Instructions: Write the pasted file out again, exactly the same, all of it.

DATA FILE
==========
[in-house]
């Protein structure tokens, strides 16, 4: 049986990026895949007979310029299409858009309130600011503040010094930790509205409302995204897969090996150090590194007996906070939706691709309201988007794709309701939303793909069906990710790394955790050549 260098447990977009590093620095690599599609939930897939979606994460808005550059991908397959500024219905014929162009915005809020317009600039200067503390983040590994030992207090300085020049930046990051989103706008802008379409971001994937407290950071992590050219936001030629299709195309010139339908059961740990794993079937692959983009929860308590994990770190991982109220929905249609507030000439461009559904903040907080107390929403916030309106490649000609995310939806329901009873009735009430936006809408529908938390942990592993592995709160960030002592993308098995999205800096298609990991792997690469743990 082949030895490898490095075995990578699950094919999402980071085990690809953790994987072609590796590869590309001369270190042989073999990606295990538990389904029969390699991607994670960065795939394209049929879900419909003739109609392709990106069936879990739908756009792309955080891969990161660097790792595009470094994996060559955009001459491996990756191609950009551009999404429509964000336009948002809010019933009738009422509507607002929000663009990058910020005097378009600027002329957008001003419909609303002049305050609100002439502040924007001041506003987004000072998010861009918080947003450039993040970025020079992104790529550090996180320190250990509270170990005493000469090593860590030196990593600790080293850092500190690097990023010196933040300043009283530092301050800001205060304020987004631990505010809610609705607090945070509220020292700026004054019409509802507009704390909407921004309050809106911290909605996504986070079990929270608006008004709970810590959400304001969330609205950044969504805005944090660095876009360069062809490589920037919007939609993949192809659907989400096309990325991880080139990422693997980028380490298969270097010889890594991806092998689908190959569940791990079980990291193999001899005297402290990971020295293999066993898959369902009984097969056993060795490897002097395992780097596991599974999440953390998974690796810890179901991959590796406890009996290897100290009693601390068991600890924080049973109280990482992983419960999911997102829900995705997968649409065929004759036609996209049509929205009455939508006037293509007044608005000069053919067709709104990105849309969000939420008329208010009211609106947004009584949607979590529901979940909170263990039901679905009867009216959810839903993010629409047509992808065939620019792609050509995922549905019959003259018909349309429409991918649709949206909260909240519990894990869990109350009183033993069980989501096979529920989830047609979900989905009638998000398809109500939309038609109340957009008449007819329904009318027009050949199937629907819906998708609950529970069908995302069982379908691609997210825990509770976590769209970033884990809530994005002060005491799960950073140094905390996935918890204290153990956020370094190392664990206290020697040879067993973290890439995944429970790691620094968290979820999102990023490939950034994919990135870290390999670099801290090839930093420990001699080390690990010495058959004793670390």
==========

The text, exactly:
[in-house]
């Protein structure tokens, strides 16, 4: 049986990026895949007979310029299409858009309130600011503040010094930790509205409302995204897969090996150090590194007996906070939706691709309201988007794709309701939303793909069906990710790394955790050549 260098447990977009590093620095690599599609939930897939979606994460808005550059991908397959500024219905014929162009915005809020317009600039200067503390983040590994030992207090300085020049930046990051989103706008802008379409971001994937407290950071992590050219936001030629299709195309010139339908059961740990794993079937692959983009929860308590994990770190991982109220929905249609507030000439461009559904903040907080107390929403916030309106490649000609995310939806329901009873009735009430936006809408529908938390942990592993592995709160960030002592993308098995999205800096298609990991792997690469743990 082949030895490898490095075995990578699950094919999402980071085990690809953790994987072609590796590869590309001369270190042989073999990606295990538990389904029969390699991607994670960065795939394209049929879900419909003739109609392709990106069936879990739908756009792309955080891969990161660097790792595009470094994996060559955009001459491996990756191609950009551009999404429509964000336009948002809010019933009738009422509507607002929000663009990058910020005097378009600027002329957008001003419909609303002049305050609100002439502040924007001041506003987004000072998010861009918080947003450039993040970025020079992104790529550090996180320190250990509270170990005493000469090593860590030196990593600790080293850092500190690097990023010196933040300043009283530092301050800001205060304020987004631990505010809610609705607090945070509220020292700026004054019409509802507009704390909407921004309050809106911290909605996504986070079990929270608006008004709970810590959400304001969330609205950044969504805005944090660095876009360069062809490589920037919007939609993949192809659907989400096309990325991880080139990422693997980028380490298969270097010889890594991806092998689908190959569940791990079980990291193999001899005297402290990971020295293999066993898959369902009984097969056993060795490897002097395992780097596991599974999440953390998974690796810890179901991959590796406890009996290897100290009693601390068991600890924080049973109280990482992983419960999911997102829900995705997968649409065929004759036609996209049509929205009455939508006037293509007044608005000069053919067709709104990105849309969000939420008329208010009211609106947004009584949607979590529901979940909170263990039901679905009867009216959810839903993010629409047509992808065939620019792609050509995922549905019959003259018909349309429409991918649709949206909260909240519990894990869990109350009183033993069980989501096979529920989830047609979900989905009638998000398809109500939309038609109340957009008449007819329904009318027009050949199937629907819906998708609950529970069908995302069982379908691609997210825990509770976590769209970033884990809530994005002060005491799960950073140094905390996935918890204290153990956020370094190392664990206290020697040879067993973290890439995944429970790691620094968290979820999102990023490939950034994919990135870290390999670099801290090839930093420990001699080390690990010495058959004793670390």